Here the 'cost of capital' is the return needed by suppliers of capital to compensate them for:
 • the rate of inflation;
 • risk;
 • parting with that money for a period of time.

The third element – the deprival cost over time – is called, rather enigmatically, the 'time value of money'– economists love their jargon!

Normally we expect to have a cash stream that goes on for a period, so the second year's cashflows need to be reduced to present value terms effectively twice or: the end year two cashflow X 1/(1 + the cost of capital) X 1/(1 + the cost of capital). Or, end year two cashflow times the discount factor, squared.

While this isn't the most exhilarating of calculations to do – thankfully, computers can do it – the way in which the compounding works is of interest. For instance, if we take the discount factor first as 8% and second as 10%, it would have the following effect for a cashflow of £100 at year 10:

  • for 8%, £100 X 0.68 = £68;
  • for 10%, £100 X 0.57 = £57.

Two things are of interest here:

1) There is a sizable reduction in value as a result of the compounding effect over time and thus longer-term investments have to be extra laden with incoming cash to support this burden.

2) Different costs of capital have an impact on the economic value of a business as a result of the compounding effect, so while not being the most important value driver, the cost of capital is still significant.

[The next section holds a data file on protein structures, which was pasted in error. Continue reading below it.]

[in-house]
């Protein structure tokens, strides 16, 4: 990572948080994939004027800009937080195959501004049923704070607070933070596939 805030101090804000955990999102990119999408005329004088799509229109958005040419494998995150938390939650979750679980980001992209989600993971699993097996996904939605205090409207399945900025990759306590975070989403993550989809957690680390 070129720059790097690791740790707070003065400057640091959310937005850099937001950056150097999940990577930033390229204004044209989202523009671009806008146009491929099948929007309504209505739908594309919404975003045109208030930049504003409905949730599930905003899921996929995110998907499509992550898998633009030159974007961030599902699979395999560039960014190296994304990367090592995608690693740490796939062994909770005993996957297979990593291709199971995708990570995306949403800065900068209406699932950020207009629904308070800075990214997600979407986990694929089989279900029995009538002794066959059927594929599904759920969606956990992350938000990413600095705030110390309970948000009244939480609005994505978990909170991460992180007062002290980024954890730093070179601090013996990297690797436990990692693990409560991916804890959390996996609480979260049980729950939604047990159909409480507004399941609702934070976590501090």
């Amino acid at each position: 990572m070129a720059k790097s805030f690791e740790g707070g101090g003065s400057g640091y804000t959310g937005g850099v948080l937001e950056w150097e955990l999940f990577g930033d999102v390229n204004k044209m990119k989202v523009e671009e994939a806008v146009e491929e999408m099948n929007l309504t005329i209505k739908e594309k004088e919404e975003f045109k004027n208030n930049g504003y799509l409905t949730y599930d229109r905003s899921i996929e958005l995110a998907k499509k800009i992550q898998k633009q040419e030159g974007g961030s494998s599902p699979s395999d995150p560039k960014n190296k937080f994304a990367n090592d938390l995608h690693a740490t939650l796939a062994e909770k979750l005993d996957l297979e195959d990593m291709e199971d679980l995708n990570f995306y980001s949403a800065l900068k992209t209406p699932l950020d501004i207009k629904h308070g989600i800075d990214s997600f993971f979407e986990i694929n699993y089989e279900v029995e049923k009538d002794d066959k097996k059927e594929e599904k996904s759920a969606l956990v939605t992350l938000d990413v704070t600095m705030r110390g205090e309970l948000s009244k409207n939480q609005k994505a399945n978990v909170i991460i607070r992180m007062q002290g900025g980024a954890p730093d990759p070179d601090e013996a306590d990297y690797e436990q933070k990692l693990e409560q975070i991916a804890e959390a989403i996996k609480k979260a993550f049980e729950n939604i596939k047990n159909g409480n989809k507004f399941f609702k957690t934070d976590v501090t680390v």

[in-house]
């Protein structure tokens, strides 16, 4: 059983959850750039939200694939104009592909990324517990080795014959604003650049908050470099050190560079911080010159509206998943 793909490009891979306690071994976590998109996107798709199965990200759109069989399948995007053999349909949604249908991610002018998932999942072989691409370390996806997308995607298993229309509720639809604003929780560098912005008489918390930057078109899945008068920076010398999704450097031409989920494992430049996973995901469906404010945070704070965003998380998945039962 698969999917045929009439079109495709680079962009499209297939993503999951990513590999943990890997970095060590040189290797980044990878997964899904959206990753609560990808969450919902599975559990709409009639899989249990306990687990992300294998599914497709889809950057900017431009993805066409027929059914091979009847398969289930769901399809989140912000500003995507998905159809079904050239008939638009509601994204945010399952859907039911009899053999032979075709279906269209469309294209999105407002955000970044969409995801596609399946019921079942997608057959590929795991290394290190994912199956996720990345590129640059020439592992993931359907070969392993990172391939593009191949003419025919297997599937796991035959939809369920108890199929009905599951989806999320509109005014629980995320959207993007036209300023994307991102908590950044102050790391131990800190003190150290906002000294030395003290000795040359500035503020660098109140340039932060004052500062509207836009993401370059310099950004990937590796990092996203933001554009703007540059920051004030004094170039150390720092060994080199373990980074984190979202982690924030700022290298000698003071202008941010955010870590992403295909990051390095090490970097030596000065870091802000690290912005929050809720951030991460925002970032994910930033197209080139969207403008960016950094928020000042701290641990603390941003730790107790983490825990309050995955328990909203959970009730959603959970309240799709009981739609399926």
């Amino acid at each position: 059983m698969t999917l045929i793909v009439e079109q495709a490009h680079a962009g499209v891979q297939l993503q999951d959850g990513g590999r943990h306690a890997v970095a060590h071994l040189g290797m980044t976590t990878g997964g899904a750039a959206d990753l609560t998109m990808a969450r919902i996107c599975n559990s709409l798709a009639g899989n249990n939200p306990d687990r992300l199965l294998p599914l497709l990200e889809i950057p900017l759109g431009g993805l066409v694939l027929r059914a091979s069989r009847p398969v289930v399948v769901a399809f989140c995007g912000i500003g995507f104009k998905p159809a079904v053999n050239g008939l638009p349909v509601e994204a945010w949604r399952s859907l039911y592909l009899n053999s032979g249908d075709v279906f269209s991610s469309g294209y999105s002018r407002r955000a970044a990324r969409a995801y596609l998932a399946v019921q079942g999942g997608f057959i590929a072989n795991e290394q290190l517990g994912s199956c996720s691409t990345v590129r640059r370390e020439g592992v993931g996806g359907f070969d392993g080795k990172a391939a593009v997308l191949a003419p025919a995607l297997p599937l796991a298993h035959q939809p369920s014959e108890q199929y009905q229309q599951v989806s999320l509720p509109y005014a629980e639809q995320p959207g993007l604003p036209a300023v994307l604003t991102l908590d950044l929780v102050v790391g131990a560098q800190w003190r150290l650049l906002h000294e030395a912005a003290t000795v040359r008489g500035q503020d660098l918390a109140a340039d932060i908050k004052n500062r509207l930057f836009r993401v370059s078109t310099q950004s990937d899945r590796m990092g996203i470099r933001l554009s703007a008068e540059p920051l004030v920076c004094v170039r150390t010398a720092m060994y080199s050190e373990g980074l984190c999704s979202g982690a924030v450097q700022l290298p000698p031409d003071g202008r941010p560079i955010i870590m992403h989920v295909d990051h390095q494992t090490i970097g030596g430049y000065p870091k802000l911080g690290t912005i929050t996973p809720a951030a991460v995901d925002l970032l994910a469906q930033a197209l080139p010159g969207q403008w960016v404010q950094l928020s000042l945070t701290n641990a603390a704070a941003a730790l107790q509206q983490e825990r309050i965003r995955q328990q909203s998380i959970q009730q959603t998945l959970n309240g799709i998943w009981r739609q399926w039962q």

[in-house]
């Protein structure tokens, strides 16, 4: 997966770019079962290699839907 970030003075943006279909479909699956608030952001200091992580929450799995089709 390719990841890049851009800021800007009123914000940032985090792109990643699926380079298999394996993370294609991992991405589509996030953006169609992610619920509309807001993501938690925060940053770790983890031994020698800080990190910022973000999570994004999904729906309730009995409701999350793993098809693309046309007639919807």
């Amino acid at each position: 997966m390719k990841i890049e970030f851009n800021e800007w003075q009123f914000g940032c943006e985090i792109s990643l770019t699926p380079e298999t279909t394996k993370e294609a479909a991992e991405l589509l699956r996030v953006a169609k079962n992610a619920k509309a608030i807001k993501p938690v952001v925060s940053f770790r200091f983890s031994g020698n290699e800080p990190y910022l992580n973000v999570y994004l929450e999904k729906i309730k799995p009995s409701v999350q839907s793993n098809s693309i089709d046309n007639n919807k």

The 'terminal value' is significant, too. Even with a planning horizon of 10 years the terminal value – which is the value of cashflows often carrying on into perpetuity – is often 40% and more of the total value.

Where the planning horizon is as short as, say, five years, the terminal value can be worth as much as 70% of the total value. As most of the focus and thinking is likely to be on the more immediate planning horizon, then the fact that the terminal value may contain, at best, softer assumptions can be forgotten. Arguably, more thinking about the environmental and competitive factors at the end of the formal planning horizon is therefore needed, too.

The seven key value drivers

The seven key value drivers that need to be thought about in an economic valuation are:

  1. the sales growth rate (SGR);
  2. the operating profit margin (OPM);
  3. the incremental working capital investment (IWCI);
  4. the fixed capital investment – the replacement fixed capital investment (RFCI) and the incremental fixed capital investment (IFCI);